The report also outlines the fact that “the majority of emissions from burning RP-1 and LOX are nitrogen gas and oxygen gas, alongside much smaller quantities of carbon dioxide (CO2) and CO. Trace amounts of other NAQS pollutants, such as Volatile organic compounds (VOCs), oxides of nitrogen (NOx), oxides of sulphur (SOx) and particulate matter (PM10) could be released, but the total amount of any given release would be negligible per event and recorded as zero.”
Impacts on local ecology from emissions and environmental factors were also deemed in the report to be minimal.
Frank Strang, CEO of SaxaVord Spaceport, spoke about the way SaxaVord is tackling potential environmental issues:
“It is in our DNA at SaxaVord to take our obligations to the environment very seriously, underlined by the fact that to the best of my knowledge we are the only spaceport in Scotland that employs a full-time Sustainability Officer.”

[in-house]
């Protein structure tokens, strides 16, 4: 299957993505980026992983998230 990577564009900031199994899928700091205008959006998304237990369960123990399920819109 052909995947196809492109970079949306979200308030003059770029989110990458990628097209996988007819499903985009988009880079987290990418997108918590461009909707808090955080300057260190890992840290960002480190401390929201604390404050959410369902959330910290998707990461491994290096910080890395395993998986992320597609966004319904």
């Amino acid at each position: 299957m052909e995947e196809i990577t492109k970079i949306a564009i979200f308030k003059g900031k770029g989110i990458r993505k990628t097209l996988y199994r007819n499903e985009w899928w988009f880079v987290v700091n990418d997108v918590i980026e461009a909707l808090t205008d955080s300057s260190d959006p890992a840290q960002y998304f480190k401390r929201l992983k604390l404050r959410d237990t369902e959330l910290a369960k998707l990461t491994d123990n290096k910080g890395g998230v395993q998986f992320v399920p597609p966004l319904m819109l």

“Through the CAA’s consultation, we will welcome constructive comments on how to improve the mitigation of our environmental impacts.”
But not everybody in the area feels positively about the reports and their conclusions regarding the local area, or the overall global impact on the environment. Shetland Labour councillor Tom Morton, has been extremely critical and has explained an “unseemly rush” to create SaxaVord’s launch capabilities:
“Amid all the bluster and blarney about SaxaVord’s ‘ideal’ position for rocket launches, the importance of civilian air routes to, from and via Iceland appears to have been overlooked or simply ignored,” he said in an interview with The Ferret.
“The entire project has been hallmarked by haste and a sense that nothing, be it wildlife, vegetation, peat or passing airliners, will be permitted to stand in its way.”
Spaceport Cornwall Rebuild Plans After Failed Virgin Launch
Virgin Orbit’s failed launch has changed a lot of the landscape for the UK space industry, and for Spaceport Cornwall, it has also changed the projections and business plan.
Virgin have come in for a lot of criticism from environmental activists, which is little surprise when you consider the company and the fact that the sibling company sends tens of thousands of flights over the Atlantic every year.